3-star brokerage rating

Morgan Stanley Wealth Management Account Review


Morgan Stanley review of wealth management account 2019: full service brokerage rating, investing commissions and fees, managed account minimum, online trading costs, and IRA fees.


Morgan Stanley Wealth Management


Morgan Stanley Wealth Management is the full service brokerage arm of the Investment Bank Morgan Stanley.


Morgan Stanley Account Minimum Balances


One of the first things that potential clients will notice about Morgan Stanley Wealth Management is the fact that they will need to have $250,000 in investable assets in order to qualify for an account. While this initial balance seems high, the $250,000 minimum is actually calculated using the balances of the totals of the “household.” To make up the full $250,000, Morgan Stanley Wealth Management adds in free cash, mutual funds, equities, bonds, CD’s in all taxable and IRA accounts that are held by the customer’s grouped accounts. Domestic partners, married couples, and minor children are used to determine the total of the client’s “householded accounts.”


Morgan Stanley High Net Worth Team Approach


While many of the newer Financial Advisor Associates are individual advisors acting with the support of a back office and branch management, most Morgan Stanley clients will find that their Financial Advisors are actually working with the Team Approach. These Teams, called “Groups” consists of two or more Financial Advisors who each specialize in one aspect of offering the client Wealth Management. While not costing more, the Team Approach proves to be a very effective tool. Clients will find Morgan Stanley Teams very knowledgeable, professional, and often times very “market seasoned.” At the price that Morgan Stanley charges for their services, they in turn, offer a feeling that client’s money is almost “institutional” in nature. While Morgan Stanley offers more of a “Private Banking” feel, some of its competitors, such as Merrill Lynch, offer an almost “Mass Market” feel.

Morgan Stanley’s best clients are those that enjoy a mathematical, technical approach to keeping their money safe, as many of the Teams include Chartered Financial Analysts, as well as Certified Financial Planners, etc., which are Professional Designations and Certifications that go well beyond the basic required Series 7 Exam that other Brokerages require.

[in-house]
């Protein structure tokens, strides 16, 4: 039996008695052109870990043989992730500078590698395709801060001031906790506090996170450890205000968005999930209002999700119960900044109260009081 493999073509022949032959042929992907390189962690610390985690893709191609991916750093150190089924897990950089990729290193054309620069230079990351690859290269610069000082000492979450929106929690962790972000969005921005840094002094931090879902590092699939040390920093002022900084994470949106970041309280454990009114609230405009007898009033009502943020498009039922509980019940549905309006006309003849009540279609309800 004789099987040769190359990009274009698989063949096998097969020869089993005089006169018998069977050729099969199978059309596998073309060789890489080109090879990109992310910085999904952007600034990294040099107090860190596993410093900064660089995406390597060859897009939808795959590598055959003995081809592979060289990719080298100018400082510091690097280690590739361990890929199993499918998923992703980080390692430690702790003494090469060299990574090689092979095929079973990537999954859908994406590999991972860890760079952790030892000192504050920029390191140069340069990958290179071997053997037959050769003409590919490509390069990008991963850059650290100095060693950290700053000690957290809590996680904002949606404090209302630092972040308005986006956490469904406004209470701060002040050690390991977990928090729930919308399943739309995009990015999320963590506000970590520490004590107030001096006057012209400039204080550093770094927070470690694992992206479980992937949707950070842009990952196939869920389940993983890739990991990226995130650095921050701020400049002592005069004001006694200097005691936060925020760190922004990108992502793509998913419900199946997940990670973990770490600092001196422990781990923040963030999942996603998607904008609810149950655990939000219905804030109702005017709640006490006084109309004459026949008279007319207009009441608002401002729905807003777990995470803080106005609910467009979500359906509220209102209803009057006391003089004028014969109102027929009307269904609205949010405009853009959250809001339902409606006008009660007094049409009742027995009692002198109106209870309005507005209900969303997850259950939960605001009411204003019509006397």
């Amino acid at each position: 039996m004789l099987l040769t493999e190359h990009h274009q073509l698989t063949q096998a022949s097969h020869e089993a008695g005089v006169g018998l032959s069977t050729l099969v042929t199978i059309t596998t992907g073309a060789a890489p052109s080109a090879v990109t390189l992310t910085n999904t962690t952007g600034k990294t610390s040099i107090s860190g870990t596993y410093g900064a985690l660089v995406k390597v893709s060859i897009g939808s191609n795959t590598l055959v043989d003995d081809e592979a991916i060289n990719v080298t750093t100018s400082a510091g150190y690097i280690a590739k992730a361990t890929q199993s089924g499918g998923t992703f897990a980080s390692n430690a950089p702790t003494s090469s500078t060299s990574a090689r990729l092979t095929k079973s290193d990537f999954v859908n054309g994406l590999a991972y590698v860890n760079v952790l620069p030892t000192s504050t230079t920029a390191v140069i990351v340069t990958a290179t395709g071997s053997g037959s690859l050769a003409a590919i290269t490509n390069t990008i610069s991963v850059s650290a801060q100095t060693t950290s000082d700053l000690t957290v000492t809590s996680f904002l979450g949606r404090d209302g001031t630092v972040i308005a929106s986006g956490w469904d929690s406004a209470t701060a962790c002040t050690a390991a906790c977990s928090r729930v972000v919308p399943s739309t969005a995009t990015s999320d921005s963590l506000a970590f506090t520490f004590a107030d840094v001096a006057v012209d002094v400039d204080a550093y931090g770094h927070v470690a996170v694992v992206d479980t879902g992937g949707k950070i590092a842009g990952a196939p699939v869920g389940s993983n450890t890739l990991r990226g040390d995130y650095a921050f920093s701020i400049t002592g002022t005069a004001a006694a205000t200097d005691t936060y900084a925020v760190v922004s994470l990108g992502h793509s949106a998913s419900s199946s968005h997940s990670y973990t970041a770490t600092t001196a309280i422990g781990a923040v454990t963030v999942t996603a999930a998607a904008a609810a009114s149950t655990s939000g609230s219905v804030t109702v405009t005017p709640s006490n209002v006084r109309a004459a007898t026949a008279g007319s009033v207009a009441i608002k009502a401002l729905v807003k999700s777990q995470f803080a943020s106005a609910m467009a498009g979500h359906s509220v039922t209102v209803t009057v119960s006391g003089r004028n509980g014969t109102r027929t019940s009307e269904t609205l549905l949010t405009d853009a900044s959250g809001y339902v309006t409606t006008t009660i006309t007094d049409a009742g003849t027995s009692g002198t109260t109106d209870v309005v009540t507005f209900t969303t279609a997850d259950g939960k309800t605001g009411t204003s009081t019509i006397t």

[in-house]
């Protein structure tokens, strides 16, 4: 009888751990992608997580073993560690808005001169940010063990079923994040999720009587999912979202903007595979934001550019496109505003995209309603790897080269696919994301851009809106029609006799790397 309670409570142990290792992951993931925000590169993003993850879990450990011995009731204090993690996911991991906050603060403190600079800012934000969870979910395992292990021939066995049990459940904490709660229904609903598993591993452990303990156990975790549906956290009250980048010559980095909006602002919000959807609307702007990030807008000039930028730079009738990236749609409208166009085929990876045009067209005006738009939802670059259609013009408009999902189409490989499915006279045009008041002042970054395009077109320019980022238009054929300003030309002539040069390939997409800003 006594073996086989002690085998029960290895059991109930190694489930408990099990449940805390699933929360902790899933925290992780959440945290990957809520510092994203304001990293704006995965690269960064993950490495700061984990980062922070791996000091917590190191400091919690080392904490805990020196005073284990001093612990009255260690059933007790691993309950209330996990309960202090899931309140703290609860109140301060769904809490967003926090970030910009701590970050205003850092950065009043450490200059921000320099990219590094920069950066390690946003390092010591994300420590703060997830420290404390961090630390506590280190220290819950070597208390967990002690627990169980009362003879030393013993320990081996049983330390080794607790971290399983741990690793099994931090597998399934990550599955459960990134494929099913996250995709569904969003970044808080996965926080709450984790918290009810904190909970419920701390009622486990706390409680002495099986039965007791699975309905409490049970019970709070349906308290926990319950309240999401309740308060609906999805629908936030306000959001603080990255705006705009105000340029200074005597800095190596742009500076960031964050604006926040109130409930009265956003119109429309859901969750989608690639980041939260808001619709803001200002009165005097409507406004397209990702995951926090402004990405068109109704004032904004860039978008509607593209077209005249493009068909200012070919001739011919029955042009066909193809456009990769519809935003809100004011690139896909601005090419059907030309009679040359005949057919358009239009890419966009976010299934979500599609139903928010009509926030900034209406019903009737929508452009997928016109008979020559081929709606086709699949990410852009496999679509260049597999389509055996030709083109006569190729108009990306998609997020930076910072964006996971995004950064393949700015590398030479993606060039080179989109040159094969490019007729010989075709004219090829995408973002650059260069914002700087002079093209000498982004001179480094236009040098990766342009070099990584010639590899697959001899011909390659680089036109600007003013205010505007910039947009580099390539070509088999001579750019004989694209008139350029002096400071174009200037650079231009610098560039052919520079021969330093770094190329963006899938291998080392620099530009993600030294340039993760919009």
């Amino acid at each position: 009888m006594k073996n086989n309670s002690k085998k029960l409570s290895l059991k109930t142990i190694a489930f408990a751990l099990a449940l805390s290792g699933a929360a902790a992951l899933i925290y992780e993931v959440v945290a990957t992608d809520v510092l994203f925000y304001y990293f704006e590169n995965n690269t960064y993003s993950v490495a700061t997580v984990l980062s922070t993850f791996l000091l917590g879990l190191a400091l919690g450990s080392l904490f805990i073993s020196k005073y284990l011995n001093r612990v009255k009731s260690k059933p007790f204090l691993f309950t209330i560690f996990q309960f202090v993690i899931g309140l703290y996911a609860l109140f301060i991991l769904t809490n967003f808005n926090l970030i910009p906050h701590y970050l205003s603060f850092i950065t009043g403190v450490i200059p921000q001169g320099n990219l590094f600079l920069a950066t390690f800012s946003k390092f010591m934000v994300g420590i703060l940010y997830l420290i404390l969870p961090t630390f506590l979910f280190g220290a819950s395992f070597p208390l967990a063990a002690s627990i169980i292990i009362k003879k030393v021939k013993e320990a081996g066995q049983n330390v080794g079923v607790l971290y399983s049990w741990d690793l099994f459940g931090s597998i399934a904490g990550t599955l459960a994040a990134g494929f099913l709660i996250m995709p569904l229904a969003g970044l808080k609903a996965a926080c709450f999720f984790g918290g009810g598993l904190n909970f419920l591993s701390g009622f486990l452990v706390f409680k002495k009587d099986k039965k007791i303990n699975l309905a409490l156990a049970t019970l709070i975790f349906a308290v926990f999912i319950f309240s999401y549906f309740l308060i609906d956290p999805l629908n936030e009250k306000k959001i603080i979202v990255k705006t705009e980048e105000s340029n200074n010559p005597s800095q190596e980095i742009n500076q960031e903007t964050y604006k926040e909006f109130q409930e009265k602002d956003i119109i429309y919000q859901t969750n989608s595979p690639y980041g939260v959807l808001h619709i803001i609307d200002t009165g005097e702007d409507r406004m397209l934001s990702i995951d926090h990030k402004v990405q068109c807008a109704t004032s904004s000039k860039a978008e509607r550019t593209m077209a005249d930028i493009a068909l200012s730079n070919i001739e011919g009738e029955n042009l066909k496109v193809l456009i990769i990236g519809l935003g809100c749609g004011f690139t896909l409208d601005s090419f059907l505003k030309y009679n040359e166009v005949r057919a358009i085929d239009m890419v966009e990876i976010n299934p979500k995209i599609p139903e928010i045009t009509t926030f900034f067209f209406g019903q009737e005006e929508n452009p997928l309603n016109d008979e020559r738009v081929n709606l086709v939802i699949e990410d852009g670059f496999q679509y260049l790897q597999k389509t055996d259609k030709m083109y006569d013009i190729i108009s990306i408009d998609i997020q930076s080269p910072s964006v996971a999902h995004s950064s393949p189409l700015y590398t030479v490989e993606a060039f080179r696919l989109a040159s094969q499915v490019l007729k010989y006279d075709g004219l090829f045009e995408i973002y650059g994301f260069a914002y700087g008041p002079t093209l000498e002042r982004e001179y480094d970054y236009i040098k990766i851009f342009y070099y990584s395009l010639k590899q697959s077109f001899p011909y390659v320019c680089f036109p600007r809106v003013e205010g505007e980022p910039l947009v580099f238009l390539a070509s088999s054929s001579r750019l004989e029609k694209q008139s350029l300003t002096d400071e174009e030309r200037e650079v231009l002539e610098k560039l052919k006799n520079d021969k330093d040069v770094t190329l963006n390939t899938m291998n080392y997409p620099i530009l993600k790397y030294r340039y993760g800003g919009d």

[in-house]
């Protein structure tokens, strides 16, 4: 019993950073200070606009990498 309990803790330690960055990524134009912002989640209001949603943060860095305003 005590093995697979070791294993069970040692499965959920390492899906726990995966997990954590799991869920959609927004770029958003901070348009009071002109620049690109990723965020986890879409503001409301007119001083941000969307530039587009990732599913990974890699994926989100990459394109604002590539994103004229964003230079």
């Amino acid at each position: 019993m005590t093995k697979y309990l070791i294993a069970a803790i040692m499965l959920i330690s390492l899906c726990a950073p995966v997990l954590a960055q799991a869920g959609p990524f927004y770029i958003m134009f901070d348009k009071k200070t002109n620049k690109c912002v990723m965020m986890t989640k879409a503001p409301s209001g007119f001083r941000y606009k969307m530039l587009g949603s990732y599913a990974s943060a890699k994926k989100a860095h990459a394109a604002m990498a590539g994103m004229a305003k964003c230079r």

Morgan Stanley Investment Choices are Wide, but Typical


To the seasoned High Net Wealth client, Morgan Stanley’s Wealth Advisors will find the products to be the typical sort offered by U.S. based Wealth Management firms. The client with a household balance of $250,000 will find that they are advised that funds be diversified among mainstream mutual fund families such as American Funds, Vanguard, Fidelity, etc. Suggested investments will usually be of the “balanced portfolio” type of a mix of bonds, money market and equity mutual funds. Other than the individual monthly and quarterly rebalancing, at the $250,000 portfolio value investments will be plain vanilla, with the most exotic investment possibly emerging markets ETF.

Clients who would like to tap into Morgan Stanley’s well known relationships with some of the world’s best run Hedge Fund managers will be disappointed. Alternative Investment vehicles such as Managed Futures funds and Hedge Funds will most likely be only offered to those with financial assets of $1 million plus. To those who are disappointed with this news, it is best to remember that Morgan Stanley is one of the more conservative brokerages and Wealth Advisors available to U.S. clients.


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Morgan Stanley Fees


There are two types of pricing schemes at Morgan Stanley Wealth Management. The first is the typical and well known model of “pay as you trade.” Equity trades will cost the client anywhere from $50 - $95 depending upon lot size. While cheaper than some other full service firms, the cost is still much more expensive than at discount brokerage firms such as TD Ameritrade with $6.95 rate. Keep in mind that the price of the trade has to be built into the cost basis of the equity 2x, as the client is charged for both a buy and a sell. Margin is offered up to the current legal limit, but rates are not very competitive.

The second pricing scheme is what is known as the “Wrap Account.” Wrap accounts will cost the client 1% of the total household account value annually. The Wrap Account offers the client the ability to buy and sell mutual funds, bonds, and equities for no cost as frequently as needed. But the cost of this service on a $250,000 account will be $2,500 annually.


Morgan Stanley Stock Commission


Lower Cost Alternatives


For investors who don't want to spend so much money on Morgan Stanley's fees there are a number of options available. First, they can open a brokerage account at one of the top rated brokerage houses in the country, such as TD Ameritrade, Fidelity or Schwab and invest in conservative mutual funds and ETFs. Second, if they want a professional portfolio management for a fraction of the cost charged by Morgan Stanley than Ally Managed Portfolios with their low 0.30% fee is a great option.


Morgan Stanley Review Recap


Overall, Morgan Stanley Wealth Management is a decent broker. The client’s individual team or Financial Advisor is the real face of the company, backed by the Morgan Stanley’s institutional perspective.



Morgan Stanley reviewed by Brokerage-Review.com. Rating: 3